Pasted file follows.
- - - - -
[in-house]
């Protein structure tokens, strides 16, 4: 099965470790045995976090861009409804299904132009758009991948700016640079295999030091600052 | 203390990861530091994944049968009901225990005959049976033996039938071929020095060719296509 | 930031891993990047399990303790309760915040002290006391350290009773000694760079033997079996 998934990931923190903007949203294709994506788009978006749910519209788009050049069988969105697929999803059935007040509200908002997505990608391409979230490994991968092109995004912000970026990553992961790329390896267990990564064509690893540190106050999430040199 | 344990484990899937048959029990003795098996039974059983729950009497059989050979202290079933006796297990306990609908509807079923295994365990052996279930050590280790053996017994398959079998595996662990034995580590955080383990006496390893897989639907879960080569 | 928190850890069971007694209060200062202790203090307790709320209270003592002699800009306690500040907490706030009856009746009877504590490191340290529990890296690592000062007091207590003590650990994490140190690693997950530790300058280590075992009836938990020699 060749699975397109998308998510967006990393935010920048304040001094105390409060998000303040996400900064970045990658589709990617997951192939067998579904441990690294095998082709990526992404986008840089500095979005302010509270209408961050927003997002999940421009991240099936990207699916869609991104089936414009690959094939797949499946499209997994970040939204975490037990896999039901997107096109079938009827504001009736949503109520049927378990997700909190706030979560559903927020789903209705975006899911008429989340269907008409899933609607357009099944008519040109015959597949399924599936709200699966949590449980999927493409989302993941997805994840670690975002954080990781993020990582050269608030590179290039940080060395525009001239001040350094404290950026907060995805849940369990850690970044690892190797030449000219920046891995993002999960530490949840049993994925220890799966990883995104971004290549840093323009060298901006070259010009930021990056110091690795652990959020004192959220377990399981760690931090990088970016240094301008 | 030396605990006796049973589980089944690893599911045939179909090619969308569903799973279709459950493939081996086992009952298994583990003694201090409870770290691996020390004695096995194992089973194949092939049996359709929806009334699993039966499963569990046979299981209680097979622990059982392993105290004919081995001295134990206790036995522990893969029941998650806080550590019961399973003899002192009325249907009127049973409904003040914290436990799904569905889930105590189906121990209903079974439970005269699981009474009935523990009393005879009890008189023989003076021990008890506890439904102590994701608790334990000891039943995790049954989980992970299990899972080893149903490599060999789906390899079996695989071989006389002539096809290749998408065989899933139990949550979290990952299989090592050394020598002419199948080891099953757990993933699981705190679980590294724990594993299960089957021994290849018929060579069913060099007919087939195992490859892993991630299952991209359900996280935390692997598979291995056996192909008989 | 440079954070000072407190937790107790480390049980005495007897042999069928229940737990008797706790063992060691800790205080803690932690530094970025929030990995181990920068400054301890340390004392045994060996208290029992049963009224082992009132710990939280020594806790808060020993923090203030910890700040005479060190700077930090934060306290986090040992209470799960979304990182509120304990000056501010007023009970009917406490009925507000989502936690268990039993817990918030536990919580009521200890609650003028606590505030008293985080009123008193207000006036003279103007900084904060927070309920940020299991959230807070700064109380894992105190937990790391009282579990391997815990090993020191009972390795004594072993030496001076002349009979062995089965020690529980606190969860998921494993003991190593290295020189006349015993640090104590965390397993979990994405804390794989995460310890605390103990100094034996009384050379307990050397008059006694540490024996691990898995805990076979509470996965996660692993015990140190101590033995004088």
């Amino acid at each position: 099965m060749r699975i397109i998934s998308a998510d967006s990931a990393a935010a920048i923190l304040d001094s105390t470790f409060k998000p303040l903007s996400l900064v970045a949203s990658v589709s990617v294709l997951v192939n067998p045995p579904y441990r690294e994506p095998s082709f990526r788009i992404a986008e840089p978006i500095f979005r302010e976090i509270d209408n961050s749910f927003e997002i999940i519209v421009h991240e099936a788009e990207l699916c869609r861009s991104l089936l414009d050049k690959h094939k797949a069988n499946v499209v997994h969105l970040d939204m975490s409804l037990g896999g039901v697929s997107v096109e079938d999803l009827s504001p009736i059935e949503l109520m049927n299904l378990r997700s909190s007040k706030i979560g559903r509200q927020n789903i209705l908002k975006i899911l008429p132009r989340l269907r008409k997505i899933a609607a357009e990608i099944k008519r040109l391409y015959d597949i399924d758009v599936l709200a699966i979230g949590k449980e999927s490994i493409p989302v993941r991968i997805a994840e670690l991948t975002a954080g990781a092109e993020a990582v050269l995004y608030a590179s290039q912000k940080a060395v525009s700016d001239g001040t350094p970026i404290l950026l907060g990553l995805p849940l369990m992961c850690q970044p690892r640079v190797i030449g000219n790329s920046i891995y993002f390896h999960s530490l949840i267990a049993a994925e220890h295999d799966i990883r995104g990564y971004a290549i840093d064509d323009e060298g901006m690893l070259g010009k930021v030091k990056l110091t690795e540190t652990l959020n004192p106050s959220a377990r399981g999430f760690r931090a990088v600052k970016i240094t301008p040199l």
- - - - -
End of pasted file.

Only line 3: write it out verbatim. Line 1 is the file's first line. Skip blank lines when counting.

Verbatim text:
């Amino acid at each position: 099965m060749r699975i397109i998934s998308a998510d967006s990931a990393a935010a920048i923190l304040d001094s105390t470790f409060k998000p303040l903007s996400l900064v970045a949203s990658v589709s990617v294709l997951v192939n067998p045995p579904y441990r690294e994506p095998s082709f990526r788009i992404a986008e840089p978006i500095f979005r302010e976090i509270d209408n961050s749910f927003e997002i999940i519209v421009h991240e099936a788009e990207l699916c869609r861009s991104l089936l414009d050049k690959h094939k797949a069988n499946v499209v997994h969105l970040d939204m975490s409804l037990g896999g039901v697929s997107v096109e079938d999803l009827s504001p009736i059935e949503l109520m049927n299904l378990r997700s909190s007040k706030i979560g559903r509200q927020n789903i209705l908002k975006i899911l008429p132009r989340l269907r008409k997505i899933a609607a357009e990608i099944k008519r040109l391409y015959d597949i399924d758009v599936l709200a699966i979230g949590k449980e999927s490994i493409p989302v993941r991968i997805a994840e670690l991948t975002a954080g990781a092109e993020a990582v050269l995004y608030a590179s290039q912000k940080a060395v525009s700016d001239g001040t350094p970026i404290l950026l907060g990553l995805p849940l369990m992961c850690q970044p690892r640079v190797i030449g000219n790329s920046i891995y993002f390896h999960s530490l949840i267990a049993a994925e220890h295999d799966i990883r995104g990564y971004a290549i840093d064509d323009e060298g901006m690893l070259g010009k930021v030091k990056l110091t690795e540190t652990l959020n004192p106050s959220a377990r399981g999430f760690r931090a990088v600052k970016i240094t301008p040199l």